Safety Tips for a Spook-tacular Halloween!
Halloween is a favorite holiday of children and adults alike, but any Halloween scares should be all in good fun, not due to a potentially harmful or life threatening situation. Costumes, candy, and the tradition of trick-or-treating conjure up wonderful Halloween memories, but also present potential holiday hazards and increased risks of injury. Happy Halloween memories are sure to be had if safety is at the top of your “to do” list.
Halloween costumes present all kinds of potential hazards. Follow these safety tips to avoid costume mishaps:
- Avoid tripping hazards by making sure costumes are not too long, or drag behind you. Long, flowing costumes can also be fire hazards around bonfires, candles and pumpkins with candles.
- Avoid wearing masks and hats that can obstruct vision and prevent seeing a car or other hazard before it’s too late. If you must wear a mask as part of your costume, push the mask up onto your head while walking between houses and pull it down once you get to your next trick-or-treating stop.
- Be cautious when using face or body paint. Paints can cause potentially life threatening allergic reactions so test a small patch of skin before applying paint all over.
- Reflective tape and bright, reflective costumes are good ways to increase your visibility to drivers and other pedestrians.
- If wearing store-bought costumes, make sure the label says “flame-resistant.” If wearing a homemade costume, choose flame-resistant fabrics such as polyester and nylon.
- Experts recommend against using decorative contact lenses unless prescribed and fitted by an eye doctor. Decorative contact lenses that change eye color make eyes look red or like cat-eyes, for example, but are not FDA-approved as safe and effective.
Candy and Food
In addition to dressing up, a big part of Halloween involves trick-or-treating. Before indulging in yummy treats and food, follow these tips to avoid injuries due to food or candy:
- Inspect all candy at home before eating anything.
- Throw away anything that is partially wrapped, looks like it’s been tampered with, or is suspicious in any way.
- Do not eat any homemade treats that have not been commercially wrapped unless you know and trust the source of the homemade goodies.
- Be aware of food allergies before indulging in your Halloween treats. Many contain nuts, milk, and other allergens so it’s best to check the label first before indulging that sweet tooth.
- Be alert to choking hazards especially in younger children. Small, hard candies, peanuts, and gum can all pose choking threats to young children.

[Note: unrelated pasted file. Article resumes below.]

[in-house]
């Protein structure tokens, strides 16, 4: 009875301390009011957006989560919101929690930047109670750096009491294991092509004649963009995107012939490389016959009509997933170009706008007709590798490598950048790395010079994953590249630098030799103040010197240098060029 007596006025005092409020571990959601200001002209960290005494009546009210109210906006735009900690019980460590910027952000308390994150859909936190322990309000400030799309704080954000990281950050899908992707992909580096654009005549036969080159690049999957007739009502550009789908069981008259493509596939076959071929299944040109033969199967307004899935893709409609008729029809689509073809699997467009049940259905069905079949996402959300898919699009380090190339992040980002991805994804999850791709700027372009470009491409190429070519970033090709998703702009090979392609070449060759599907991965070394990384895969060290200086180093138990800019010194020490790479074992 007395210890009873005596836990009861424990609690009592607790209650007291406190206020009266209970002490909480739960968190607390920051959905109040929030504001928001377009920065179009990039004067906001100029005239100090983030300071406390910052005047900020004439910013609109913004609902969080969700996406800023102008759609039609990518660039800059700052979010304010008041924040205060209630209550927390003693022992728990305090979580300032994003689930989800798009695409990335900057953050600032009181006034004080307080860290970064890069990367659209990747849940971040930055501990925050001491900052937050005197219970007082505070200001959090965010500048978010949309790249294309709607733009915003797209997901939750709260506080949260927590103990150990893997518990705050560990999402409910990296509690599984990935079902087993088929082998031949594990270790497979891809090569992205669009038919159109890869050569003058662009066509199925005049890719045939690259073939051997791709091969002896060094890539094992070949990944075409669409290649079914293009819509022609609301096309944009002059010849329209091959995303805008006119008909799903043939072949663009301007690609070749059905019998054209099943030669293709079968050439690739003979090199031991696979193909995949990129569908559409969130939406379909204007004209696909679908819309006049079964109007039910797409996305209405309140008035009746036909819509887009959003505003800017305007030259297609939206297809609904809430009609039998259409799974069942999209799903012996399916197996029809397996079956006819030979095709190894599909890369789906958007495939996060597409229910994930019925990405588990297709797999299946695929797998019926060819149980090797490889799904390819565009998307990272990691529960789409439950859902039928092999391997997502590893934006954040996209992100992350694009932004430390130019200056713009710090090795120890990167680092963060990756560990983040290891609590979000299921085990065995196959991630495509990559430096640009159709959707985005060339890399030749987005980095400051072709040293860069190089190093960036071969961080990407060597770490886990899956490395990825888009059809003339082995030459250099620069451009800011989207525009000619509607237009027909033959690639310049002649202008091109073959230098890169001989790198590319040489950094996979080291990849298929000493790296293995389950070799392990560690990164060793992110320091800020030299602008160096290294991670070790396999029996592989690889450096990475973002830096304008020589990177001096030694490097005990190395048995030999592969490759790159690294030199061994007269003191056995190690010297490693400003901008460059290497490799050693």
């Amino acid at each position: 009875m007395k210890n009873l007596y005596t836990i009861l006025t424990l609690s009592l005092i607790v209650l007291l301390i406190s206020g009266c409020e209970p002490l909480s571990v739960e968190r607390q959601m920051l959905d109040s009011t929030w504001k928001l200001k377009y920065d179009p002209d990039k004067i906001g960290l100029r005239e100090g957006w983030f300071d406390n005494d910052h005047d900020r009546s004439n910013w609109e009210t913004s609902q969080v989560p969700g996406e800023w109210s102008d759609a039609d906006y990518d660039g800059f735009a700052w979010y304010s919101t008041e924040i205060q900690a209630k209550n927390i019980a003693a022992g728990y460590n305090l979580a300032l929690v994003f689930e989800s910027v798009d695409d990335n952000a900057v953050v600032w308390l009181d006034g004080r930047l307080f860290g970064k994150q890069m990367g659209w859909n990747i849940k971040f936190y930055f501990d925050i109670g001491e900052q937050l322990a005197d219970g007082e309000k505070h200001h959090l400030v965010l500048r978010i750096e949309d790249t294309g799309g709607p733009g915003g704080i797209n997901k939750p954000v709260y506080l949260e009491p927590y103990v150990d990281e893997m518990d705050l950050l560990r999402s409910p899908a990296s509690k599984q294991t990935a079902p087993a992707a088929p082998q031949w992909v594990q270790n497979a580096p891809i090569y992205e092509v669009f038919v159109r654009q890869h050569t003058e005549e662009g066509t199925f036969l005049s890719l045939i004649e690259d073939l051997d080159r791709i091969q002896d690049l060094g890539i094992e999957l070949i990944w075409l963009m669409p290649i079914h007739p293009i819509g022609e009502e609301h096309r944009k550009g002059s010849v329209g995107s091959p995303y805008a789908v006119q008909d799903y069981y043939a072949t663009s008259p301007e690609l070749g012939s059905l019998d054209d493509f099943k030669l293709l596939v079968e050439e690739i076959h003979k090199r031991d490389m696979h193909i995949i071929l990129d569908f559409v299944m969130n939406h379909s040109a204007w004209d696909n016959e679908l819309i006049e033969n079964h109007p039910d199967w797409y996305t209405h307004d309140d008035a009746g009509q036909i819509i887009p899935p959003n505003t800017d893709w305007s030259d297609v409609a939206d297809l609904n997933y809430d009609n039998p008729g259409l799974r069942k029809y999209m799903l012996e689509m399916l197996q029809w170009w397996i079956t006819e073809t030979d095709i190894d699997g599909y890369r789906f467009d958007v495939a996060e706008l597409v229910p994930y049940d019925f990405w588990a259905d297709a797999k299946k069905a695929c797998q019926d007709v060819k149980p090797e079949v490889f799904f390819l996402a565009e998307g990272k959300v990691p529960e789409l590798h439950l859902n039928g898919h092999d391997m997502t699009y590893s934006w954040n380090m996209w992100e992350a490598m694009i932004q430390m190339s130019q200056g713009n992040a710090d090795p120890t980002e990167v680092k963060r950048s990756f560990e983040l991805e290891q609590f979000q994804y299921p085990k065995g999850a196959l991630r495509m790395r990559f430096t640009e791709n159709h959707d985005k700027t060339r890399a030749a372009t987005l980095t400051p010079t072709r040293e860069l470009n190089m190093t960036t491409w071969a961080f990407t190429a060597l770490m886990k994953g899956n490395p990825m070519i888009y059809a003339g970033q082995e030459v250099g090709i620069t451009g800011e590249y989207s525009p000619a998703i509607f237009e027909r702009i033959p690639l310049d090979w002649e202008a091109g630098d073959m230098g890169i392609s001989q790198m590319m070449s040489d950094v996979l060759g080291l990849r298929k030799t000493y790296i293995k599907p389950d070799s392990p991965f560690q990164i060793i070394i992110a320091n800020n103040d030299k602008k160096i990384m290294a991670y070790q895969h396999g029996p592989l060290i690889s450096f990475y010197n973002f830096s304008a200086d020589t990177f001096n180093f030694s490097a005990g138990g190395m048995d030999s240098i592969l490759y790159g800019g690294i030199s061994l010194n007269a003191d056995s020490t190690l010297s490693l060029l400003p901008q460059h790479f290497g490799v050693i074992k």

Halloween trick-or-treating is great fun, but it also presents additional hazards that are not typically present on other nights of the year. Thousands of pedestrians are injured each Halloween as they compete with cars for space in and around roadways and sidewalks. Here are some tips to help you navigate safely while accompanying little ghosts and goblins:
- Parents should always supervise children younger than 12 years old while trick-or-treating who may not appreciate vehicle and other dangers in their Halloween excitement.
- Plan in advance where you will go to ensure the safest route possible.
- If older children are out by themselves, agree in advance on where they will go and the route they will take, and regularly keep in touch via cellphone.
- Try to limit trick-or-treating to well-lit areas, and always keep a flashlight with you to illuminate sidewalks and walking spaces, and help alert drivers to your presence.
- Always walk on sidewalks where available. If there are no sidewalks, walk facing traffic as far away from cars as possible.
- Always look both ways before crossing the street, and use crosswalks where available.
- Although pedestrians do have the right-of-way, many drivers do not follow that rule, or may fail to see a child in a dark costume before it’s too late. As a pedestrian, it’s crucial to keep a constant lookout for cars and other vehicles when on or near a roadway. Follow all traffic signals, use crosswalks where available, and be vigilant at all times.
Make happy Halloween memories this year and leave the scary stuff to spooky noises, ghost stories and ghoulish costumes by being attentive to safety from the word “boo!”